1 Samuel 8:1-10:27
Israel Demands a King
When Samuel became old, he made his sons judges over Israel. The name of his firstborn son was Joel, and the name of his second, Abijah; they were judges in Beer-sheba. Yet his sons did not follow in his ways, but turned aside after gain; they took bribes and perverted justice.
Then all the elders of Israel gathered together and came to Samuel at Ramah, and said to him, ‘You are old and your sons do not follow in your ways; appoint for us, then, a king to govern us, like other nations.’But the thing displeased Samuel when they said, ‘Give us a king to govern us.’ Samuel prayed to the Lord, and the Lord said to Samuel, ‘Listen to the voice of the people in all that they say to you; for they have not rejected you, but they have rejected me from being king over them. Just as they have done to me, from the day I brought them up out of Egypt to this day, forsaking me and serving other gods, so also they are doing to you. Now then, listen to their voice; only—you shall solemnly warn them, and show them the ways of the king who shall reign over them.’
So Samuel reported all the words of the Lord to the people who were asking him for a king. He said, ‘These will be the ways of the king who will reign over you: he will take your sons and appoint them to his chariots and to be his horsemen, and to run before his chariots; and he will appoint for himself commanders of thousands and commanders of fifties, and some to plough his ground and to reap his harvest, and to make his implements of war and the equipment of his chariots. He will take your daughters to be perfumers and cooks and bakers. He will take the best of your fields and vineyards and olive orchards and give them to his courtiers. He will take one-tenth of your grain and of your vineyards and give it to his officers and his courtiers. He will take your male and female slaves, and the best of your cattle and donkeys, and put them to his work. He will take one-tenth of your flocks, and you shall be his slaves. And in that day you will cry out because of your king, whom you have chosen for yourselves; but the Lord will not answer you in that day.’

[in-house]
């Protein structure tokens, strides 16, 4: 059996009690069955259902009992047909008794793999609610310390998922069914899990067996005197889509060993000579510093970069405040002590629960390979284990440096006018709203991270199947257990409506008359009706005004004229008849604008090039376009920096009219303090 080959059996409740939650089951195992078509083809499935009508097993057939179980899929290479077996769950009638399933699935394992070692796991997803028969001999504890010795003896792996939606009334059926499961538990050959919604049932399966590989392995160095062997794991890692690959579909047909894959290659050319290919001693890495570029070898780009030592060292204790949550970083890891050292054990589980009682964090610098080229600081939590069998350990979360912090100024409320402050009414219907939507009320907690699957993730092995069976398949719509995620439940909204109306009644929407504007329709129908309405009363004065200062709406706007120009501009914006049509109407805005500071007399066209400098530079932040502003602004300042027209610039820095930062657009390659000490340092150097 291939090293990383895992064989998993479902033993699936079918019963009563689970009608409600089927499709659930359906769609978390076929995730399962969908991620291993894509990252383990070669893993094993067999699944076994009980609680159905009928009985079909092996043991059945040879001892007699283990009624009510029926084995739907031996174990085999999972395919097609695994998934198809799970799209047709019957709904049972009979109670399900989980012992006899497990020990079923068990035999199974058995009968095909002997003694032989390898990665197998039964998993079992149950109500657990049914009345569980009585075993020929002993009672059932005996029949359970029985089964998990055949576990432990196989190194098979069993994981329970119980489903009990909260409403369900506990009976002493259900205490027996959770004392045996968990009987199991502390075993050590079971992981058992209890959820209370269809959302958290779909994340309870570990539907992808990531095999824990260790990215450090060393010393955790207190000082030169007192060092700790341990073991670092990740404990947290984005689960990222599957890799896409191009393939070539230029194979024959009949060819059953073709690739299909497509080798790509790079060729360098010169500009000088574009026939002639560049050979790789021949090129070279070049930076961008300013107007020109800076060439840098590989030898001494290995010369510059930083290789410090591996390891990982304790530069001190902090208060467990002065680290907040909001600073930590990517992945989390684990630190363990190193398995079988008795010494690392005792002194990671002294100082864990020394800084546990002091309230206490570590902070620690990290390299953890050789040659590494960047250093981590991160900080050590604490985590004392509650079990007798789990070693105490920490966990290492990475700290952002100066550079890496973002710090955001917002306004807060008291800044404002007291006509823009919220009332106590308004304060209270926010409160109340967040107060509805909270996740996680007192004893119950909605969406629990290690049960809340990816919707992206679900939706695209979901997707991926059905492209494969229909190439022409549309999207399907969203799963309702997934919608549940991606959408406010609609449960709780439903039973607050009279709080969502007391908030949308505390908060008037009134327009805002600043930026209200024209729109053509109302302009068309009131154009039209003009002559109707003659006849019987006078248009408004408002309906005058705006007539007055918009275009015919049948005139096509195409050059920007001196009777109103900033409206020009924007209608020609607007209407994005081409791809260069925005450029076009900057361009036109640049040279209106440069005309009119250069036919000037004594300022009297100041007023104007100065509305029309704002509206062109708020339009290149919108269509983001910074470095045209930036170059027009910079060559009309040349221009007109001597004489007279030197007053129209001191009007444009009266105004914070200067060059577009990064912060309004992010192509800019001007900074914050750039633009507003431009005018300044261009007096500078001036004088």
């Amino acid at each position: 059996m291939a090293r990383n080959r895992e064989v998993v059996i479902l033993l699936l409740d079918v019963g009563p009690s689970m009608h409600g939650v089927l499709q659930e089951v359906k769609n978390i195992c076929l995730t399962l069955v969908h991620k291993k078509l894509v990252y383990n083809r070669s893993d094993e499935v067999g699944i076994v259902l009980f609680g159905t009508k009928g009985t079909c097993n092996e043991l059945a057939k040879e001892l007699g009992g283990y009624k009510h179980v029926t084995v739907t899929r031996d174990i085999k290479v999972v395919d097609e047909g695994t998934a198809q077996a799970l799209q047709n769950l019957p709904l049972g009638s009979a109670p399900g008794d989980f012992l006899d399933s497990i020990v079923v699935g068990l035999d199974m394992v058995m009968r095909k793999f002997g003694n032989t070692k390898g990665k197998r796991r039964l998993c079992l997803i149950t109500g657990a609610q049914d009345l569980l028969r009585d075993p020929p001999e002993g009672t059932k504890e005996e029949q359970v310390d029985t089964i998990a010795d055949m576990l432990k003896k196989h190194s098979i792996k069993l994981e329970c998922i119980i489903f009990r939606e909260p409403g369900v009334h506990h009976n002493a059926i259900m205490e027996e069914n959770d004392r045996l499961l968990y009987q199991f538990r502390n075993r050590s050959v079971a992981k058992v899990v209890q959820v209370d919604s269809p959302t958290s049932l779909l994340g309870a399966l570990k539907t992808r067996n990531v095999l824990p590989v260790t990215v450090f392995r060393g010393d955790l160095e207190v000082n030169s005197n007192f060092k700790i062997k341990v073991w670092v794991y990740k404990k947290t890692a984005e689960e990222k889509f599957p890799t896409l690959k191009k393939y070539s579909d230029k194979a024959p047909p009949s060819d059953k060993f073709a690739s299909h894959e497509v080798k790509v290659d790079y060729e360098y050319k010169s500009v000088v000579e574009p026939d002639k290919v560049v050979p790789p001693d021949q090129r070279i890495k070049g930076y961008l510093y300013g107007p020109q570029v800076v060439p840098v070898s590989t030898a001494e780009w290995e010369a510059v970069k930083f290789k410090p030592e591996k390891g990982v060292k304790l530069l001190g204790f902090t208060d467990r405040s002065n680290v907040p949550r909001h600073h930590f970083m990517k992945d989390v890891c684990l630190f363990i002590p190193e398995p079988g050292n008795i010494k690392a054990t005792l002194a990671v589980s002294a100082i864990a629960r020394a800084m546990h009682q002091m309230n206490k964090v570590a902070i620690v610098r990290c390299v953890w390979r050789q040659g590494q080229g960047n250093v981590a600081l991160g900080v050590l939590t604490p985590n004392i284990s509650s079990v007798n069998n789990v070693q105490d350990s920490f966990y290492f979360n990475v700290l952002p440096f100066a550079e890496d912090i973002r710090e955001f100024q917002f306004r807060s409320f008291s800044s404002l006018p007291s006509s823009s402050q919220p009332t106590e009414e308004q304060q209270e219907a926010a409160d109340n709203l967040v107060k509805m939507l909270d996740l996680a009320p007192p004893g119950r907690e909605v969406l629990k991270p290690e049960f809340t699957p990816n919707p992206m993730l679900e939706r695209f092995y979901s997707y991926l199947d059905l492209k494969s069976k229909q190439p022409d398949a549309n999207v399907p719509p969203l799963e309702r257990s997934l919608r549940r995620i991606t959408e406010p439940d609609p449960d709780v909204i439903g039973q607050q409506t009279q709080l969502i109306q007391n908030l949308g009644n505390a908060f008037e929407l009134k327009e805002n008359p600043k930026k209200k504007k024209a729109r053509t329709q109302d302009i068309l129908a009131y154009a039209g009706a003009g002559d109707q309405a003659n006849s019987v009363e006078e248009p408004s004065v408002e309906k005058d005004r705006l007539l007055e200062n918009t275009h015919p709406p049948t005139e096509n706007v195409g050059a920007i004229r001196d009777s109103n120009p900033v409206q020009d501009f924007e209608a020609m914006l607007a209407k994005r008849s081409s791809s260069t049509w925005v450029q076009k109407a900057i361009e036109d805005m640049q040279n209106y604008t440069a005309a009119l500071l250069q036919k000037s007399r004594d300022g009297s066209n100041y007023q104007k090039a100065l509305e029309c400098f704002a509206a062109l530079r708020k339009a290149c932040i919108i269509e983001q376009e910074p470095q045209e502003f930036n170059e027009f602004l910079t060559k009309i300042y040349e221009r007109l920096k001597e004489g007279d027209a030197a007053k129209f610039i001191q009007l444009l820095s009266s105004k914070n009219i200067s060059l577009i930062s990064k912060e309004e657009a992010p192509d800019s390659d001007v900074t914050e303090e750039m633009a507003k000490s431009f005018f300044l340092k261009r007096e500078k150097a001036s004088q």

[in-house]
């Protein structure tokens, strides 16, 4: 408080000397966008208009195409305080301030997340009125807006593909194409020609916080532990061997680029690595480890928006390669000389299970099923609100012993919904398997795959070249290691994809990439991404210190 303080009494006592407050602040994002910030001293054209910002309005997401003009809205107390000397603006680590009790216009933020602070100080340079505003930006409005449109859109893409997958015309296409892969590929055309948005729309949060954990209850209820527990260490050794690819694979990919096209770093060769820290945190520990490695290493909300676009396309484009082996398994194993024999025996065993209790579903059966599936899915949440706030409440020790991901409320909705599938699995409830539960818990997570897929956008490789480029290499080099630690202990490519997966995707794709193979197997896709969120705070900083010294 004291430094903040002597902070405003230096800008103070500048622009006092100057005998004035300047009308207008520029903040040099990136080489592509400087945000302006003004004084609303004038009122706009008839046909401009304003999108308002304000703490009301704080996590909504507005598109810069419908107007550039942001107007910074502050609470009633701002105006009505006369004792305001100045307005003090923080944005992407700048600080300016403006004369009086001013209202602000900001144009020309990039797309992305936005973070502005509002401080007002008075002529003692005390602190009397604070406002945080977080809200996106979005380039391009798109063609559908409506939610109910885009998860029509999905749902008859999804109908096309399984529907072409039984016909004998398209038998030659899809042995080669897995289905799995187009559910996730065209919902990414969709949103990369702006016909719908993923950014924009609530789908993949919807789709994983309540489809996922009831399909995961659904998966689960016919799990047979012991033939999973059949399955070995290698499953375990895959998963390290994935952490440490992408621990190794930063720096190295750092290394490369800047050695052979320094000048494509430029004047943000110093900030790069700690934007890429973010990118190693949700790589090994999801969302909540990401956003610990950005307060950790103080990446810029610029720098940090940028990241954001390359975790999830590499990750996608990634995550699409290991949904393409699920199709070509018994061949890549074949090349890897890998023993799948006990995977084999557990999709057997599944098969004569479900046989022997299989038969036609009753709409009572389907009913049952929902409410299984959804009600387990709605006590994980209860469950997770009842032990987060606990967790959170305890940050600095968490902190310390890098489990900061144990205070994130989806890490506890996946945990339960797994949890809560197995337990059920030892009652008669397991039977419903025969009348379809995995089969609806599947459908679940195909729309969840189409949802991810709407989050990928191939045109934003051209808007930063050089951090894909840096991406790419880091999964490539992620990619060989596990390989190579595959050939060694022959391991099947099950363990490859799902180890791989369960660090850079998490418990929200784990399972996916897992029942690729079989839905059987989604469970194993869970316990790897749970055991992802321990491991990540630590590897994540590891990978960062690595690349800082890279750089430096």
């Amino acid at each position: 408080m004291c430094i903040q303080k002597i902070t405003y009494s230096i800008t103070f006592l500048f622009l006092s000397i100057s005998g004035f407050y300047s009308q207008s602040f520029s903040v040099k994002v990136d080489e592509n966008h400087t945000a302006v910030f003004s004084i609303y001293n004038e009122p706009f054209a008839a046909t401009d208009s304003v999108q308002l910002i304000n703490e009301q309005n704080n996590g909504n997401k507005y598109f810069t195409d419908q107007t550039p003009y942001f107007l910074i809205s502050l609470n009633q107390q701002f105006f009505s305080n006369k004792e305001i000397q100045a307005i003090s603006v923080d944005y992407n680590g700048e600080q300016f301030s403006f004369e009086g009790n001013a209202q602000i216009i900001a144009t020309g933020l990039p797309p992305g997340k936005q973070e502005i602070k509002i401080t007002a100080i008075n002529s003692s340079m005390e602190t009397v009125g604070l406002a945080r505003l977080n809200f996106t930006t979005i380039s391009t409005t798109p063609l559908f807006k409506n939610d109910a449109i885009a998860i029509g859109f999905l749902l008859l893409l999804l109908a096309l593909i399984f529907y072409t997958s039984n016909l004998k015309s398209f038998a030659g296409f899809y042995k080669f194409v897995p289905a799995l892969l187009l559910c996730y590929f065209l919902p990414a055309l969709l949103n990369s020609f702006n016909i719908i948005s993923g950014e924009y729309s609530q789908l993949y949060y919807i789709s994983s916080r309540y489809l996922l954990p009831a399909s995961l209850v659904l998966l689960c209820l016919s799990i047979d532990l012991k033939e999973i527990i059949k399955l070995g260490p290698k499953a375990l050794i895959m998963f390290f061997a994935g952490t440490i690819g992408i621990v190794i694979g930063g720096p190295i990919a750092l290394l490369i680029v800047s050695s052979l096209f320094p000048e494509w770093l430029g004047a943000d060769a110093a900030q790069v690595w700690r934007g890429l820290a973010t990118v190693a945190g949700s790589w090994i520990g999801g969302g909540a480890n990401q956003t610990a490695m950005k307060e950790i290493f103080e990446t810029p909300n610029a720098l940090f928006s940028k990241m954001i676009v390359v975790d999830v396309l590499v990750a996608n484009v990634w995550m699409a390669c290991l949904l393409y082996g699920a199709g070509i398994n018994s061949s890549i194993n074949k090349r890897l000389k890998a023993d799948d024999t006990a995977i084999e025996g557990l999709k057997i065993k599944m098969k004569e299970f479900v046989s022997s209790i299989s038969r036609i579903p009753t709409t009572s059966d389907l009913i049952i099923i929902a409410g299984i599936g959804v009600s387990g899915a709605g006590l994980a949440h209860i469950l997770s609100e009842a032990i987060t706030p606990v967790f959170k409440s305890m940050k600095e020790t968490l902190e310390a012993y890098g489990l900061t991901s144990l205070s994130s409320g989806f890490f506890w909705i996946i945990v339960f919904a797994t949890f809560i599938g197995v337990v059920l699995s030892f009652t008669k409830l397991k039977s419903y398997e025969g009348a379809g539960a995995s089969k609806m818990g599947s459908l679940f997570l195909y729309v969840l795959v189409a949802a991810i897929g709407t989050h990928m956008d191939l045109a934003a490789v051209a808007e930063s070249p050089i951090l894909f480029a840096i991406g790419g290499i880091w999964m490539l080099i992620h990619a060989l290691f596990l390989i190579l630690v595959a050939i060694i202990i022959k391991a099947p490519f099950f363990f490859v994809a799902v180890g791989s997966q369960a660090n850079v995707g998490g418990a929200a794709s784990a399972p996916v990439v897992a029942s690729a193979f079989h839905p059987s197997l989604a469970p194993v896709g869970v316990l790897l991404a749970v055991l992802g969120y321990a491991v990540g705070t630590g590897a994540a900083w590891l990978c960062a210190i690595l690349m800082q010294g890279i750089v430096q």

Israel’s Request for a King Granted
But the people refused to listen to the voice of Samuel; they said, ‘No! but we are determined to have a king over us, so that we also may be like other nations, and that our king may govern us and go out before us and fight our battles.’ When Samuel had heard all the words of the people, he repeated them in the ears of the Lord. The Lord said to Samuel, ‘Listen to their voice and set a king over them.’ Samuel then said to the people of Israel, ‘Each of you return home.’
Saul Chosen to Be King
There was a man of Benjamin whose name was Kish son of Abiel son of Zeror son of Becorath son of Aphiah, a Benjaminite, a man of wealth.He had a son whose name was Saul, a handsome young man. There was not a man among the people of Israel more handsome than he; he stood head and shoulders above everyone else.